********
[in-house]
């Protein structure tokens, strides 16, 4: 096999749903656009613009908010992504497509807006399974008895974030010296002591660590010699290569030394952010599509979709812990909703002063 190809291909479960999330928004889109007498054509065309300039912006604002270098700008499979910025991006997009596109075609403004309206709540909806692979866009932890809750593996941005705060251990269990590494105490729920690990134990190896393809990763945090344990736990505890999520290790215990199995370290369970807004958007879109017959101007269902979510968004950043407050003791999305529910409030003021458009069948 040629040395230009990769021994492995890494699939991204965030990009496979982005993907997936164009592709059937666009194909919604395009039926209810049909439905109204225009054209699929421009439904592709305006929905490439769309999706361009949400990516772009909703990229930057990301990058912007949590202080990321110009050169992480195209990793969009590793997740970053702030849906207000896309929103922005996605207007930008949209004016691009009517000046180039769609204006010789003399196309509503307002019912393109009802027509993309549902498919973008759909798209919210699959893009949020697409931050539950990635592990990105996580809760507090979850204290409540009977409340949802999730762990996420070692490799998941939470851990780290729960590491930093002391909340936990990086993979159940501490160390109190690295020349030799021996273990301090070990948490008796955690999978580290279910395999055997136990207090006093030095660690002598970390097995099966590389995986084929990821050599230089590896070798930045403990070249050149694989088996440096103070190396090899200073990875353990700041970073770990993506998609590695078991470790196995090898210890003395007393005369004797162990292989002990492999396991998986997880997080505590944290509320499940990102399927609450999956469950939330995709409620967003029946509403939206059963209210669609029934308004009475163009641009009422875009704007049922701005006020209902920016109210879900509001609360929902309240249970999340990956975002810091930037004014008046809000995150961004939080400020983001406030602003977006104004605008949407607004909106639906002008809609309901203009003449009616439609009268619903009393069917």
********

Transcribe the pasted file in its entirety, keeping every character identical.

[in-house]
């Protein structure tokens, strides 16, 4: 096999749903656009613009908010992504497509807006399974008895974030010296002591660590010699290569030394952010599509979709812990909703002063 190809291909479960999330928004889109007498054509065309300039912006604002270098700008499979910025991006997009596109075609403004309206709540909806692979866009932890809750593996941005705060251990269990590494105490729920690990134990190896393809990763945090344990736990505890999520290790215990199995370290369970807004958007879109017959101007269902979510968004950043407050003791999305529910409030003021458009069948 040629040395230009990769021994492995890494699939991204965030990009496979982005993907997936164009592709059937666009194909919604395009039926209810049909439905109204225009054209699929421009439904592709305006929905490439769309999706361009949400990516772009909703990229930057990301990058912007949590202080990321110009050169992480195209990793969009590793997740970053702030849906207000896309929103922005996605207007930008949209004016691009009517000046180039769609204006010789003399196309509503307002019912393109009802027509993309549902498919973008759909798209919210699959893009949020697409931050539950990635592990990105996580809760507090979850204290409540009977409340949802999730762990996420070692490799998941939470851990780290729960590491930093002391909340936990990086993979159940501490160390109190690295020349030799021996273990301090070990948490008796955690999978580290279910395999055997136990207090006093030095660690002598970390097995099966590389995986084929990821050599230089590896070798930045403990070249050149694989088996440096103070190396090899200073990875353990700041970073770990993506998609590695078991470790196995090898210890003395007393005369004797162990292989002990492999396991998986997880997080505590944290509320499940990102399927609450999956469950939330995709409620967003029946509403939206059963209210669609029934308004009475163009641009009422875009704007049922701005006020209902920016109210879900509001609360929902309240249970999340990956975002810091930037004014008046809000995150961004939080400020983001406030602003977006104004605008949407607004909106639906002008809609309901203009003449009616439609009268619903009393069917």